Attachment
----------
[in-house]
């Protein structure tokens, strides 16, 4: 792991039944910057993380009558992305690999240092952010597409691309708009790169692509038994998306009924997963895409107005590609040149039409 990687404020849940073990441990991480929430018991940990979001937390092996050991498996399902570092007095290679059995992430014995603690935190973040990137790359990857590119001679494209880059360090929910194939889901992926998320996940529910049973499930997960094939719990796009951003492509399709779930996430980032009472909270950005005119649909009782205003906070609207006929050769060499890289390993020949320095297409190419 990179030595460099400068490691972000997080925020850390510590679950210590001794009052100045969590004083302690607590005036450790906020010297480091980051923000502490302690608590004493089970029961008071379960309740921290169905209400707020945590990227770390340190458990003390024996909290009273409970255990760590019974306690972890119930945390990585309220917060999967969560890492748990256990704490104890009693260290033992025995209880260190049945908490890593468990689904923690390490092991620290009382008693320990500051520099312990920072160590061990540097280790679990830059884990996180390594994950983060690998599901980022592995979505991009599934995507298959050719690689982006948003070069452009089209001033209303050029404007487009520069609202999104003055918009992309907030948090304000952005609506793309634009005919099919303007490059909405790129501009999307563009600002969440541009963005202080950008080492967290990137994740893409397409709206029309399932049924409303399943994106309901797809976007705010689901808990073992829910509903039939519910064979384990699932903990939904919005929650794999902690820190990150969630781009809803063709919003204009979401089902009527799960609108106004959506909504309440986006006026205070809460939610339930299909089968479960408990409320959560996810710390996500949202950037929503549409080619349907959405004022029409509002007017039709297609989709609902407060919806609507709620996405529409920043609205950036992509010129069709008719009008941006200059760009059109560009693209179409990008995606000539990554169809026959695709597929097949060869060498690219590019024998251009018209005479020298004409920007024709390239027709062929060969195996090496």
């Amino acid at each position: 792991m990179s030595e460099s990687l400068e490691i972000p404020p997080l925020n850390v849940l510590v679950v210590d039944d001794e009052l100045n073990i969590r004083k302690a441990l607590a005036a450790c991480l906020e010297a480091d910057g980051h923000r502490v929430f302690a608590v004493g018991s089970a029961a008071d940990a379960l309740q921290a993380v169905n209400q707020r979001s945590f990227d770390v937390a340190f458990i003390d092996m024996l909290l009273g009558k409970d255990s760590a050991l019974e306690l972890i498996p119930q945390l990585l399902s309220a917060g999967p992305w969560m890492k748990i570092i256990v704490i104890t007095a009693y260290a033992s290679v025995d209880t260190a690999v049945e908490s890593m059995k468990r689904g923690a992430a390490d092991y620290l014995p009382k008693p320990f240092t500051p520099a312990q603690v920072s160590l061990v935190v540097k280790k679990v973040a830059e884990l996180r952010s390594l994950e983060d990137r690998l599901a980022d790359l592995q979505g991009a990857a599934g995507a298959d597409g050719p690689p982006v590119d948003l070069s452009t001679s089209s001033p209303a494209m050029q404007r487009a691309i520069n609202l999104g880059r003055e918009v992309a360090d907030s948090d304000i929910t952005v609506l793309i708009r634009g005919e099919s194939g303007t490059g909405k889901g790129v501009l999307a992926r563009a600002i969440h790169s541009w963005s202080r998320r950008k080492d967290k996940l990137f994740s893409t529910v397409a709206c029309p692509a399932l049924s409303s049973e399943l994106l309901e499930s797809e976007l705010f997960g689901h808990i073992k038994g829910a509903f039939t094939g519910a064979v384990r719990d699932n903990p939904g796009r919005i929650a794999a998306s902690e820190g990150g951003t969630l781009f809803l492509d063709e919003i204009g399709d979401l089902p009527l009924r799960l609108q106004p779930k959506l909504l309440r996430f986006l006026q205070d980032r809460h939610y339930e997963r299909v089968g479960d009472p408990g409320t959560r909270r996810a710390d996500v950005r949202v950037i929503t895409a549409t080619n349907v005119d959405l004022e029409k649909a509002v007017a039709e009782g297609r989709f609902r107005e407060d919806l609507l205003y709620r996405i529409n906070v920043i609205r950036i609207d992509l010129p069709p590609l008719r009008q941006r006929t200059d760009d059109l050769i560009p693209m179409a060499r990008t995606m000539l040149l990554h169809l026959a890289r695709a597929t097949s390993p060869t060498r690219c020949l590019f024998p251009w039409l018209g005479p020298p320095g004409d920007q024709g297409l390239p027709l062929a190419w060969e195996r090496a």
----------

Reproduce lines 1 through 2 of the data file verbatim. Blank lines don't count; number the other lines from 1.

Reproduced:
[in-house]
């Protein structure tokens, strides 16, 4: 792991039944910057993380009558992305690999240092952010597409691309708009790169692509038994998306009924997963895409107005590609040149039409 990687404020849940073990441990991480929430018991940990979001937390092996050991498996399902570092007095290679059995992430014995603690935190973040990137790359990857590119001679494209880059360090929910194939889901992926998320996940529910049973499930997960094939719990796009951003492509399709779930996430980032009472909270950005005119649909009782205003906070609207006929050769060499890289390993020949320095297409190419 990179030595460099400068490691972000997080925020850390510590679950210590001794009052100045969590004083302690607590005036450790906020010297480091980051923000502490302690608590004493089970029961008071379960309740921290169905209400707020945590990227770390340190458990003390024996909290009273409970255990760590019974306690972890119930945390990585309220917060999967969560890492748990256990704490104890009693260290033992025995209880260190049945908490890593468990689904923690390490092991620290009382008693320990500051520099312990920072160590061990540097280790679990830059884990996180390594994950983060690998599901980022592995979505991009599934995507298959050719690689982006948003070069452009089209001033209303050029404007487009520069609202999104003055918009992309907030948090304000952005609506793309634009005919099919303007490059909405790129501009999307563009600002969440541009963005202080950008080492967290990137994740893409397409709206029309399932049924409303399943994106309901797809976007705010689901808990073992829910509903039939519910064979384990699932903990939904919005929650794999902690820190990150969630781009809803063709919003204009979401089902009527799960609108106004959506909504309440986006006026205070809460939610339930299909089968479960408990409320959560996810710390996500949202950037929503549409080619349907959405004022029409509002007017039709297609989709609902407060919806609507709620996405529409920043609205950036992509010129069709008719009008941006200059760009059109560009693209179409990008995606000539990554169809026959695709597929097949060869060498690219590019024998251009018209005479020298004409920007024709390239027709062929060969195996090496």